Upon completion of hostilities RAN forces transitioned seamlessly from combat operations to working with the new Iraqi regime to ensure the security of the nation’s maritime interests, thereby helping to establish the environment necessary for rebuilding and recovery. Today, CTF 158 continues this vital work with a wide ranging remit: to set the conditions for security in the NAG; to help build the new Iraqi Navy’s capabilities and experience level to allow them to assume control; and, to protect key infrastructure critical to Iraq’s economic development. Command of the Task Force has been regularly rotated between Australia, the US and the United Kingdom in a well practiced and very effective manner. CDRE Allan du Toit, RAN, was the most recent Australian naval representative, remaining in theatre from September 2007 until March 2008 when he handed over command to the Royal Navy.

As already noted, one of the most important of CTF 158’s tasks is the protection of the Khawr al Amayah and Al Basrah oil terminals - usually referred to as KAAOT and ABOT respectively. These terminals are located in Iraqi waters about 15km south of the Al Faw Peninsula. They are fed via an underwater pipeline from a pumping station on the peninsula’s tip. While the strategic importance of keeping the oil flowing is clear to the new Iraqi regime, it is just as well understood by insurgent forces. The terminals have already been subject to both deliberate terrorist attack and accidents, with consequent loss of earnings for the Iraqi economy. Although unsuccessful, a coordinated sea-borne terrorist attack on 24 April 2004 led to a two-day shut down of the facilities with a direct cost to Iraq of some US$28 million. Even more significant to world markets, the attack caused the price of oil to spike resulting in a further loss to the global economy estimated to be at least US$6 billion. Subsequently, the existing two mile security zone around KAAOT and ABOT was supplemented with a 3000 metre warning zone and a 2000 metre exclusion zone.[4]

The RAN’s deployed ships, officers and sailors have been intimately involved with enforcing these security measures. Indeed, during the 2004 attack Stuart was acting as the Maritime Security Operations Commander in the NAG. The incident began when a boarding party from USS Firebolt, a patrol vessel under Stuart's control, investigated one of the numerous dhows which had entered the security zone that day. As the boarding party approached the dhow to warn it to stay away, its occupants detonated an explosive device, killing three members of the US Navy boarding party and seriously injuring a further four. Within minutes another two small boat attacks were successfully thwarted by Iraqi security detachments on the oil terminals. Stuart’s helicopter was first on the scene and her command team coordinated the response and managed the subsequent rescue and evacuation operations.

A critical point to note is that hundreds of fishing and trading vessels routinely operate in the area surrounding the oil terminals. It is only through continued presence and active patrolling that Coalition maritime forces can build and maintain a high degree of situational awareness and an understanding of normal traffic patterns. It is this knowledge which allows deviations from the norm to be detected early and appropriate reactions taken. This work is time consuming, constant and generally conducted without fanfare - but it is absolutely essential. While the Firebolt casualties in the frustrated attack were tragic, the layered defence and quick and decisive response by Coalition forces ensured the primary target - the oil terminals - were not damaged.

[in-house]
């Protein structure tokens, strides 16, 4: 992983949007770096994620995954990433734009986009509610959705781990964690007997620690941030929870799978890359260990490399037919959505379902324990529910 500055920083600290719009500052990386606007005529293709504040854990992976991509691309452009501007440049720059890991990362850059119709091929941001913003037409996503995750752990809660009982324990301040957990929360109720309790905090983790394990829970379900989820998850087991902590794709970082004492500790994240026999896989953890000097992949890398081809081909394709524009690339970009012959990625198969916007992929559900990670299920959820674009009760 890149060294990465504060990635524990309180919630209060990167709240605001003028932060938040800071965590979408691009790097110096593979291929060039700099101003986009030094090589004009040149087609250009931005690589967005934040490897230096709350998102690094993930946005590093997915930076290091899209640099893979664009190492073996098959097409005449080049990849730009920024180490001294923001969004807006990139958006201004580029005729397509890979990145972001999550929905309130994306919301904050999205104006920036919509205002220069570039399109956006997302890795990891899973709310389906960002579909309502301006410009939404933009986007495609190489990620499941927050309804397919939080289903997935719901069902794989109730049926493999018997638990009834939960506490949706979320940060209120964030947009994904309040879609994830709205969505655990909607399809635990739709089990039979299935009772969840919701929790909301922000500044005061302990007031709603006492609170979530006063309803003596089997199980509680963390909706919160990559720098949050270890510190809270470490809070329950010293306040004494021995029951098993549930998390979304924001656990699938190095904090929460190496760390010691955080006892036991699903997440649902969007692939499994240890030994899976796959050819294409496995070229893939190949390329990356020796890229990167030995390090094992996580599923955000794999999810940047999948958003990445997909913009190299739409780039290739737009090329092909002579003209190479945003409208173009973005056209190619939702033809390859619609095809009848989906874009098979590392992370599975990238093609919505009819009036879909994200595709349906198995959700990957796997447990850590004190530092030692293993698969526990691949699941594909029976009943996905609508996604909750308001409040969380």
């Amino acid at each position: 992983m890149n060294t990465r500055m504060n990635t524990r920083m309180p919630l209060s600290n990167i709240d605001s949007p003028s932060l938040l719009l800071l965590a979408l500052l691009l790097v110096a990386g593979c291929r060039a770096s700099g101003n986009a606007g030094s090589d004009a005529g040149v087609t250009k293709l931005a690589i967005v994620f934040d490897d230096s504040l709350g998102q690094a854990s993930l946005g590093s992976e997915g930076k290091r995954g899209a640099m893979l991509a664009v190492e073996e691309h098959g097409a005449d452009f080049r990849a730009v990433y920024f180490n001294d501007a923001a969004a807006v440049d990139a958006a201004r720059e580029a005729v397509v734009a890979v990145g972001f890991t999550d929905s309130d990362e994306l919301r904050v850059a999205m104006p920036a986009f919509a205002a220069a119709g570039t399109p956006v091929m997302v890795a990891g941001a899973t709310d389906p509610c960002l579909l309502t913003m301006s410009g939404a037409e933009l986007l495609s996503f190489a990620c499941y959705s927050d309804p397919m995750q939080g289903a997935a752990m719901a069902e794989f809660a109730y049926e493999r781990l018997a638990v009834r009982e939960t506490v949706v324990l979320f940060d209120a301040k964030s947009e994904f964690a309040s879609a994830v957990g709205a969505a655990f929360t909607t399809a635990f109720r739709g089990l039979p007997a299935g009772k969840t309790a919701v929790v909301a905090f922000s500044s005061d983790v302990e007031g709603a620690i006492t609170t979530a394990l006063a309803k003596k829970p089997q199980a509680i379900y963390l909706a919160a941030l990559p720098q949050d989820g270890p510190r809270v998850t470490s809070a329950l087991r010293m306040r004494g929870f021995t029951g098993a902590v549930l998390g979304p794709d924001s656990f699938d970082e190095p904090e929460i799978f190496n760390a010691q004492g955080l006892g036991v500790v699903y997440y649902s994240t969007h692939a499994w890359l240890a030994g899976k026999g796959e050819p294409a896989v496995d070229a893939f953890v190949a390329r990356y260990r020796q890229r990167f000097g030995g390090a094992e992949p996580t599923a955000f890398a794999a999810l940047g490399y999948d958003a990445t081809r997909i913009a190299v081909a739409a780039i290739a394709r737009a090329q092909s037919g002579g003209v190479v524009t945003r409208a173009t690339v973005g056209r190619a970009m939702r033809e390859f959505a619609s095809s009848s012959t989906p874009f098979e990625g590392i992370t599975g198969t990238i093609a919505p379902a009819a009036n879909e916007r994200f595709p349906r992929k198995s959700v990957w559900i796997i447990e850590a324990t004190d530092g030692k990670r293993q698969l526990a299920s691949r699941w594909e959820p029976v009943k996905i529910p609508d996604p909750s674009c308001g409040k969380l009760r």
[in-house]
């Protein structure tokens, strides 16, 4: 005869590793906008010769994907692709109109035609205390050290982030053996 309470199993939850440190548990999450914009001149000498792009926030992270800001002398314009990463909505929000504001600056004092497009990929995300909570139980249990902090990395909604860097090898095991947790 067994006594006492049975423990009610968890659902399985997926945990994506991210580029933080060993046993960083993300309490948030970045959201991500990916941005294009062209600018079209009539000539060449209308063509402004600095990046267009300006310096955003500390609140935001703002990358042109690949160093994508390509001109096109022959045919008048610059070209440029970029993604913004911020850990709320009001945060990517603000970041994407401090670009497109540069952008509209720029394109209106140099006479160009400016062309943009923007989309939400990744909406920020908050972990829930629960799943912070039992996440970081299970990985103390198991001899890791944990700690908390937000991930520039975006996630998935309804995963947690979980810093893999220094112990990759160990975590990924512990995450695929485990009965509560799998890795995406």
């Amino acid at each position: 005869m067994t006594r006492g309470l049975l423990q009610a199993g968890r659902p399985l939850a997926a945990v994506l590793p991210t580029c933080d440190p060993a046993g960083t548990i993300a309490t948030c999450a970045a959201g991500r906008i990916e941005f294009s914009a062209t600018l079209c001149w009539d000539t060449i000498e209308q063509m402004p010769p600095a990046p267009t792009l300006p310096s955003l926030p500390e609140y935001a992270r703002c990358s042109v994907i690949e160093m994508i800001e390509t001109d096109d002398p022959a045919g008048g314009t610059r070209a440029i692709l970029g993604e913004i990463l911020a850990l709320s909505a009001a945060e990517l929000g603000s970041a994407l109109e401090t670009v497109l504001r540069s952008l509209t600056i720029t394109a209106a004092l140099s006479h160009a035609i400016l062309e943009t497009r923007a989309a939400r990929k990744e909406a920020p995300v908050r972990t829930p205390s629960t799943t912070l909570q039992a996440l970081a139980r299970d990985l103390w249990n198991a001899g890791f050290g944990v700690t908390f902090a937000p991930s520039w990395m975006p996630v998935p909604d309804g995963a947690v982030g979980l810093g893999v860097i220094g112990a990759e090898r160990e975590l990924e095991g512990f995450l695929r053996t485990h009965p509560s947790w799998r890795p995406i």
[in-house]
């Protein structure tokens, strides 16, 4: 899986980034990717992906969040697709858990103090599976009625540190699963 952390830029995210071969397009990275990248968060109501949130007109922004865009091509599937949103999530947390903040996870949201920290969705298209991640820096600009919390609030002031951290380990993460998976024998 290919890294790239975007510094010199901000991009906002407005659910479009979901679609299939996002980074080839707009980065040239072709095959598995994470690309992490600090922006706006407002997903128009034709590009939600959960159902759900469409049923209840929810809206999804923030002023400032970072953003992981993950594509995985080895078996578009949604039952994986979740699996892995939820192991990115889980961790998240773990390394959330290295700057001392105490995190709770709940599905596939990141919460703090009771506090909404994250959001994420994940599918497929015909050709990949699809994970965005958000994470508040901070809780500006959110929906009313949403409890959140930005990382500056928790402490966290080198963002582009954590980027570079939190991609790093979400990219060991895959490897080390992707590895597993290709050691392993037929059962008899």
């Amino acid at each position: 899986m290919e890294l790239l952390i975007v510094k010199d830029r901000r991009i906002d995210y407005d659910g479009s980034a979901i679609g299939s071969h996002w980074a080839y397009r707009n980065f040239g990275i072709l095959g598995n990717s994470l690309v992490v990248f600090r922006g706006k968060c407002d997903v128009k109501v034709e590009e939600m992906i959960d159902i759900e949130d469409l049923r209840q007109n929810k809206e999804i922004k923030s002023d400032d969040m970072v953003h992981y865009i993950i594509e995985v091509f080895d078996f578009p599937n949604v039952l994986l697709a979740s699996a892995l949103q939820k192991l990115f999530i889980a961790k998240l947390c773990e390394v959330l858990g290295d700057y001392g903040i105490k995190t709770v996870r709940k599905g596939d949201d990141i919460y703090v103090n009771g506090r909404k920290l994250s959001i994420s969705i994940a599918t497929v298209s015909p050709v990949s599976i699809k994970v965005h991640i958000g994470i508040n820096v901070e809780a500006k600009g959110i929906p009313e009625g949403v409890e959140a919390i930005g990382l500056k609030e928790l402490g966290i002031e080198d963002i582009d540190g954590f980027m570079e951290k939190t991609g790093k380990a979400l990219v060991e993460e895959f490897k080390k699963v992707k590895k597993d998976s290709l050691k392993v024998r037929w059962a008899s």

CTF 158 has also been very successful in helping to train the Iraqi Navy to enforce national sovereignty in their coastal waters. The Iraqis have been equipped with new patrol boats and, despite starting from a very low skill level, have made significant progress in the development of their maritime professionalism and capabilities. A naval mentoring program is also underway allowing Iraqi officers to gain exposure to operations from a frigate-size ship, and enabling them to further broaden their experience base.

Commodore Allan du Toit while in command of CTF 158 (Defence)
Commodore Allan du Toit while in command of CTF 158. (Defence)

The constant vigilance of the maritime forces assigned to CTF 158 has ensured the protection of the single most important element of Iraq’s economic infrastructure. This does not in any way downplay the extreme difficulties faced by the Coalition’s land forces who have suffered a much higher casualty rate. However, it is important to appreciate how challenging the overall situation would be without the foreign currency earned by the oil exports from KAAOT and ABOT. The professionalism and awareness of the Coalition’s maritime forces, and their readiness to react to any developing situation, continues to be instrumental in allowing for the further development of Iraq’s oil exporting industry and preparing the Iraqi Navy for the day when it will assume full security responsibilities. Thus despite the recent withdrawal of combat troops from Iraq, Australia continues to demonstrate its support for friends and allies in the Middle East. This includes a valuable RAN presence.

  1. Department of Defence Media Release CP155/08, ‘Diggers cease operations in Southern Iraq’,
    2 June 2008, <> (4 June 2008)
  2. Department of Defence web page ‘About Operation Catalyst’, <> (4 June 2008).
  3. See the Royal Navy’s web page <> (4 June 2008).
  4. JC Daly, ‘The Threat to Iraqi Oil’, Terrorism Monitor Vol. 2, issue 12, 17 June 2004;
    Navy Newsstand, Coalition Maritime Forces Revise Iraqi Oil Terminal Protection Procedures, Story Number NNS040506-08, 6 May 2004, <> (28 September 2007); and
    Warning and Exclusion Zones at Khawr Al’Amaya Oil Terminal (KAAOT) and Al Basra Oil terminal (ABOT), US Maritime Liaison Office, Bahrain, 6 May 2004.

Sea Power Centre - Australia

Sea Power Centre - Australia
Department of Defence
Canberra ACT 2600